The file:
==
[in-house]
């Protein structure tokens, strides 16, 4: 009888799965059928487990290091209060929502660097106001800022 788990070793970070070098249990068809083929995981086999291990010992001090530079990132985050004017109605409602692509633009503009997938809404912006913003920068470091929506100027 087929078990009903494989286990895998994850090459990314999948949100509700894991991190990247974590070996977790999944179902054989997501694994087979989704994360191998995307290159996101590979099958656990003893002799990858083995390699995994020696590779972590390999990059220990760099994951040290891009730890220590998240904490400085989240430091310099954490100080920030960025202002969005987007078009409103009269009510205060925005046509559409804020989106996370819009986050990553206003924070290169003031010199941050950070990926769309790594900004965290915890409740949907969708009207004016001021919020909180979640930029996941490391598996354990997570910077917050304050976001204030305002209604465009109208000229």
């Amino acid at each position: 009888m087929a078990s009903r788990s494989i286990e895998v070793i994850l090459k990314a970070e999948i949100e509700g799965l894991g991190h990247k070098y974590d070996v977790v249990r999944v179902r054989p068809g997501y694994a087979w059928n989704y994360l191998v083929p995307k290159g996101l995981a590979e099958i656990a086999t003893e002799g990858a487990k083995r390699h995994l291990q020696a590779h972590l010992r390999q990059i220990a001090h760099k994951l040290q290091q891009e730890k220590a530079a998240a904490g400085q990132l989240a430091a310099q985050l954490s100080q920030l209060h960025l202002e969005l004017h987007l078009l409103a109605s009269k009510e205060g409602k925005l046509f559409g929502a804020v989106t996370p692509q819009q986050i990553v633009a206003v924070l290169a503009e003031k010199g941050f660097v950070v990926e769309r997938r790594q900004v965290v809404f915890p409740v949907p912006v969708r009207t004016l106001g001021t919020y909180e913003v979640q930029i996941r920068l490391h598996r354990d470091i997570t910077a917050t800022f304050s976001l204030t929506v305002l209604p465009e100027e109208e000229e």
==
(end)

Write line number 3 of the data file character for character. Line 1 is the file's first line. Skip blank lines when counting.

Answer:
């Amino acid at each position: 009888m087929a078990s009903r788990s494989i286990e895998v070793i994850l090459k990314a970070e999948i949100e509700g799965l894991g991190h990247k070098y974590d070996v977790v249990r999944v179902r054989p068809g997501y694994a087979w059928n989704y994360l191998v083929p995307k290159g996101l995981a590979e099958i656990a086999t003893e002799g990858a487990k083995r390699h995994l291990q020696a590779h972590l010992r390999q990059i220990a001090h760099k994951l040290q290091q891009e730890k220590a530079a998240a904490g400085q990132l989240a430091a310099q985050l954490s100080q920030l209060h960025l202002e969005l004017h987007l078009l409103a109605s009269k009510e205060g409602k925005l046509f559409g929502a804020v989106t996370p692509q819009q986050i990553v633009a206003v924070l290169a503009e003031k010199g941050f660097v950070v990926e769309r997938r790594q900004v965290v809404f915890p409740v949907p912006v969708r009207t004016l106001g001021t919020y909180e913003v979640q930029i996941r920068l490391h598996r354990d470091i997570t910077a917050t800022f304050s976001l204030t929506v305002l209604p465009e100027e109208e000229e």